The power of support through mentoring

stacy-collins_rbsI am very passionate about anything that relates to the armed forces, especially around mental health. My husband left the army in 2010 suffering with Post Traumatic Stress Disorder (PTSD) and struggled to adapt to life outside the army. I witnessed first-hand the emotional struggle that individuals and their families face and I want others to know there are ways we can help.

My husband spent two years struggling before seeking professional help but after finding support he has improved his mind set and adapted fully to life outside the army. With the support of his family he’s just completed a full year in college and secured a place at Coventry University to study Physiotherapy.

His is a great success story but his journey has made me think about people leaving the army that don’t have any support or family and how hard it would be for them to make the adjustment. I started raising money for PTSD Resolution, who provide free counselling to ex services men and women suffering with PTSD, and at the beginning of the year I attended a Mitie Foundation Forum where I first heard about the Help for Hero’s Volunteering Programme. I knew straight away it was exactly what I’d been looking for.

In the programme you act as a mentor for an ex services man or woman (Pathfinders as they are called on the programme) for around a year, depending on how you and your pathfinder want to work together. I completed three days training at Help for Heroes Recovery Centre in Tidworth and it honestly was one of the best things I have ever been part of. The team were so nice and make you feel so welcome and I learnt coaching skills that I could bring back to the work place.

Following my three day training I was matched with Liam, an ex-marine who had suffered with PTSD and was struggling to put his life in order and find what he wanted to do. I have a call with Liam every Monday where we try to set goals for the week and an update call on a Friday to find out how the week’s been. Often it’s just about having someone to talk to about his life and how he’s feeling but Liam wanted to get back into personal training and didn’t have the confidence, so I arranged some shadowing for him at a local gym. This really improved his confidence and made him get back in the gym, keeping fit and clearing his mind.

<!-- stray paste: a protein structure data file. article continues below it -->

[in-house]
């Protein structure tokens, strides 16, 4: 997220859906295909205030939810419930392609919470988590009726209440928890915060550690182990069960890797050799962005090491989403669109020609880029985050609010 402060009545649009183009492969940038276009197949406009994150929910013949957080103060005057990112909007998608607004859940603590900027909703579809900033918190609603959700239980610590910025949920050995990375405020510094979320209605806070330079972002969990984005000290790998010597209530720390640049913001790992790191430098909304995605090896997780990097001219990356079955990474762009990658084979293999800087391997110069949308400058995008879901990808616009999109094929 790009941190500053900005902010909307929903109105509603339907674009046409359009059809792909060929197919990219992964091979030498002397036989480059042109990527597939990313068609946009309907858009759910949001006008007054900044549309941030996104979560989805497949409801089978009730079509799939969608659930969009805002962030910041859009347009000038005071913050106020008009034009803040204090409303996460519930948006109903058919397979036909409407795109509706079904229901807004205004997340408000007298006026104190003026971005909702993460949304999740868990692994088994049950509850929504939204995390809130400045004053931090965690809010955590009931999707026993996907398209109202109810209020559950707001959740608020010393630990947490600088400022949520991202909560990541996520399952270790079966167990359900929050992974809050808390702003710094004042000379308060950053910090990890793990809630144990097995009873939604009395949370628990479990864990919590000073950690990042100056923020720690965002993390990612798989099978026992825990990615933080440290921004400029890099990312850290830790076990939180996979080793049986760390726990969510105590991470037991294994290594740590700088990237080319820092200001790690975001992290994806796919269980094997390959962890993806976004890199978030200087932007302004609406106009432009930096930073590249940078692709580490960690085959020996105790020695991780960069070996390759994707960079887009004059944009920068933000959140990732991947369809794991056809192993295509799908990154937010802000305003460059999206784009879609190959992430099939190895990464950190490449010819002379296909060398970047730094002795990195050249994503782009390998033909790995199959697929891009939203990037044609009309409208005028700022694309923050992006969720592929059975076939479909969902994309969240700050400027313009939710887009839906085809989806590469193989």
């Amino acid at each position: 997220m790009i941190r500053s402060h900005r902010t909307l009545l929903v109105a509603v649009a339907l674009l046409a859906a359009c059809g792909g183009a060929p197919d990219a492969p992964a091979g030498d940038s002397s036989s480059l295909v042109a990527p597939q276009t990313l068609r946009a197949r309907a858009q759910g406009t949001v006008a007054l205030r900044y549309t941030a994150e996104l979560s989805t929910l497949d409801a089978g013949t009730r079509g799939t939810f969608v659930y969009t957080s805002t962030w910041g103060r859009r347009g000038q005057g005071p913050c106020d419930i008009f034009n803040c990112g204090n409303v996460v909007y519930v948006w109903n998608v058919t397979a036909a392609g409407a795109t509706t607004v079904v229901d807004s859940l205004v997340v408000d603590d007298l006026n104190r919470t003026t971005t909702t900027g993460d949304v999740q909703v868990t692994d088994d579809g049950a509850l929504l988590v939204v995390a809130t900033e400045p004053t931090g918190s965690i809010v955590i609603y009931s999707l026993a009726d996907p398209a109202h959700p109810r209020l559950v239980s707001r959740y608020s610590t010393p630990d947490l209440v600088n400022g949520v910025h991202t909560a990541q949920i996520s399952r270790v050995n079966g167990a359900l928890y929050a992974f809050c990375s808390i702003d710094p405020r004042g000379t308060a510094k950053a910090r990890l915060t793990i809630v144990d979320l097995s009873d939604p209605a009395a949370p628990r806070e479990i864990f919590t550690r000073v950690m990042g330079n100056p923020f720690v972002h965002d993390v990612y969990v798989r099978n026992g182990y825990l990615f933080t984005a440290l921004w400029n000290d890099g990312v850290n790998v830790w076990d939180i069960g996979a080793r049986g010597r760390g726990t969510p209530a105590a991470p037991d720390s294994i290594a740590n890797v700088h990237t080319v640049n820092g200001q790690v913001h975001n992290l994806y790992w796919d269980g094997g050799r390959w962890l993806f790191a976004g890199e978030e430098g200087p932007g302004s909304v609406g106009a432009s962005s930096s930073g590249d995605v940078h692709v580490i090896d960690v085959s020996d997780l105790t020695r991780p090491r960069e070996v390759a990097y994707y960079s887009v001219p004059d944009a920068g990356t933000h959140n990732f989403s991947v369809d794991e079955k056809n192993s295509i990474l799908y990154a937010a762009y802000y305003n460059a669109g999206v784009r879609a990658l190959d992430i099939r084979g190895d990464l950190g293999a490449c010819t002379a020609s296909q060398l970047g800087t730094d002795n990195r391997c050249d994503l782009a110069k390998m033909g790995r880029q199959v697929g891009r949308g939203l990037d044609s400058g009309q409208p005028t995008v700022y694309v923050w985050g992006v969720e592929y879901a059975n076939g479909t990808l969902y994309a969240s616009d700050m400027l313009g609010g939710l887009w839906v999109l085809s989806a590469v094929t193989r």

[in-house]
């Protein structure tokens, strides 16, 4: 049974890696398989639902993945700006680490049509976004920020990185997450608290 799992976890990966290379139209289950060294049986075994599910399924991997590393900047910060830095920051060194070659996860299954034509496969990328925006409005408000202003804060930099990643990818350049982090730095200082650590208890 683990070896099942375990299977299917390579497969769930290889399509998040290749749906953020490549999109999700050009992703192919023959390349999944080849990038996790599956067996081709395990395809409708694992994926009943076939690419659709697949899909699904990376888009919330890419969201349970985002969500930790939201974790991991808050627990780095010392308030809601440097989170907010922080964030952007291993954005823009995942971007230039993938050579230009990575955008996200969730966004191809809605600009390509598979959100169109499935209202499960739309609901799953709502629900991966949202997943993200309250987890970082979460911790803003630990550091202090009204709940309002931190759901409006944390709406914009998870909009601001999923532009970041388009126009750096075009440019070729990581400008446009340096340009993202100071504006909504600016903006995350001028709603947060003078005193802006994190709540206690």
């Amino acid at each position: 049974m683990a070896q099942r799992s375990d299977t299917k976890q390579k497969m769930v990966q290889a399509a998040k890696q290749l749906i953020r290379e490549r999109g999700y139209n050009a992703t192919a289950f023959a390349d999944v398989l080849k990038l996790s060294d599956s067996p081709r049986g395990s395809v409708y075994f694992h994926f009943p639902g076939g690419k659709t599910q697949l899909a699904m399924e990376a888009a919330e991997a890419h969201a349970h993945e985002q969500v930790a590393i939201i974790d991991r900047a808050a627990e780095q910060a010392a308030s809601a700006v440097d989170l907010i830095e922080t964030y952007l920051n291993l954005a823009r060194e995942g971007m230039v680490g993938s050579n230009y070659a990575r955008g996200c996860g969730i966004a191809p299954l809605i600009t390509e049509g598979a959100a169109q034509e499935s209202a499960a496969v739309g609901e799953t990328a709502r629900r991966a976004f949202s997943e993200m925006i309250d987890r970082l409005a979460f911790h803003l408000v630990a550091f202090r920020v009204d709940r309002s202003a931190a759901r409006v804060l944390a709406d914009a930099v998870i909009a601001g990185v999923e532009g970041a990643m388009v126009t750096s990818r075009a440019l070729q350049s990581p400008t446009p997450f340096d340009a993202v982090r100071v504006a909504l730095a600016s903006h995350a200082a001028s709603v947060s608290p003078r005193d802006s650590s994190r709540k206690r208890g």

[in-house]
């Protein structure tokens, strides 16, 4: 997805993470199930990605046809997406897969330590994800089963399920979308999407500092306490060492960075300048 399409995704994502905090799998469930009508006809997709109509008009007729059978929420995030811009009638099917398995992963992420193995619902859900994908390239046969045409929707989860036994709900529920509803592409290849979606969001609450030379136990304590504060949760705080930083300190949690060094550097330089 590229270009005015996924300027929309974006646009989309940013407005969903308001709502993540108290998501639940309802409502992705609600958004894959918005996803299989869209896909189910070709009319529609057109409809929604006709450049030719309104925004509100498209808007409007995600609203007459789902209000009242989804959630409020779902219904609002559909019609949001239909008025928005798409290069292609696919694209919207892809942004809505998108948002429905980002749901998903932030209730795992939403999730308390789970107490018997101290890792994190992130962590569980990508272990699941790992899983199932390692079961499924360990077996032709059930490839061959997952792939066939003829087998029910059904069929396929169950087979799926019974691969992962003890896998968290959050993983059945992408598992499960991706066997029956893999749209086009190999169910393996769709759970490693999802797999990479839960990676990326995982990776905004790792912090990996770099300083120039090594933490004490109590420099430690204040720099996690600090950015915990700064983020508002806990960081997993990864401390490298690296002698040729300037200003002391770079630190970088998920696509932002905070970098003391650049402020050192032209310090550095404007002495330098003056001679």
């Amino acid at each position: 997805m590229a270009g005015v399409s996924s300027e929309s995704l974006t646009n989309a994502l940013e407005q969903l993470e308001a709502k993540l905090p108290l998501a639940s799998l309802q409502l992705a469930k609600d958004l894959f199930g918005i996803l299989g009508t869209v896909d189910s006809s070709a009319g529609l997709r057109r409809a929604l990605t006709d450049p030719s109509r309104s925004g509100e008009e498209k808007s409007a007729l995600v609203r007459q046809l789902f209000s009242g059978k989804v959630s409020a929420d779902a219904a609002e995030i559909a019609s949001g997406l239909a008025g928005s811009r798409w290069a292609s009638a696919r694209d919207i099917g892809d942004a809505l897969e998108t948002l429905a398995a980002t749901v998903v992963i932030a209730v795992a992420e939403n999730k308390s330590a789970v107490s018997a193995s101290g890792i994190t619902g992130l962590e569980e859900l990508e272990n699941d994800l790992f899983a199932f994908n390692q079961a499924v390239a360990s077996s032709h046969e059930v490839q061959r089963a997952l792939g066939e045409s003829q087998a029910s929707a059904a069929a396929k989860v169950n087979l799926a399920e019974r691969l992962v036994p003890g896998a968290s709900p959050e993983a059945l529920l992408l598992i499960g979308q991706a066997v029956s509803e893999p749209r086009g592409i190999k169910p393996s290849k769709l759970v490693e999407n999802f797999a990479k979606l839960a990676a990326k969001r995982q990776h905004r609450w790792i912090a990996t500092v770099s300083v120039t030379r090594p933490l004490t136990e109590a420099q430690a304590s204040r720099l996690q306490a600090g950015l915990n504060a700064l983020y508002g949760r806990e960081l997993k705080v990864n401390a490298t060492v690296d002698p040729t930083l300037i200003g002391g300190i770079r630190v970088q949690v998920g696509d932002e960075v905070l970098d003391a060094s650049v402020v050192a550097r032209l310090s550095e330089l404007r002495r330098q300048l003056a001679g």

When we first met six months ago he didn’t have a place to live, a job, or structure in his life, and had such low confidence. He called me yesterday to let me know he’d been offered a job, he’s going to the gym every day, has taken up a new sport of Dragan boat racing and now has a place to live. He has made massive improvements in his life and is looking to the future. He wants to go to university next year and I will continue to support him. It’s rewarding to know that even though I play only a small part in his life, he values my support and thanks me every time we talk. It’s just as rewarding for me as it is for him.

I would recommend anyone to take part in this programme as it’s not about what you know, or the connections you have, it’s about supporting people through a tough time and finding out what they need from you. In my case it’s a listening ear and a pep talk when Liam was feeling low and I’ve learnt I’m really quite good at that.

Stacy Collins is a Front of House Manager with Mitie Client Services and is based in Birmingham

To find out more about the Mitie Foundation and the work they do click here 

To find out more about the mentor programme run by Help for Heroes, get in touch with
Matt Lum: matt.lum@helpforheroes.org.uk or Debbie Boundy: debbie.boundy@helpforheroes.org.uk   

 

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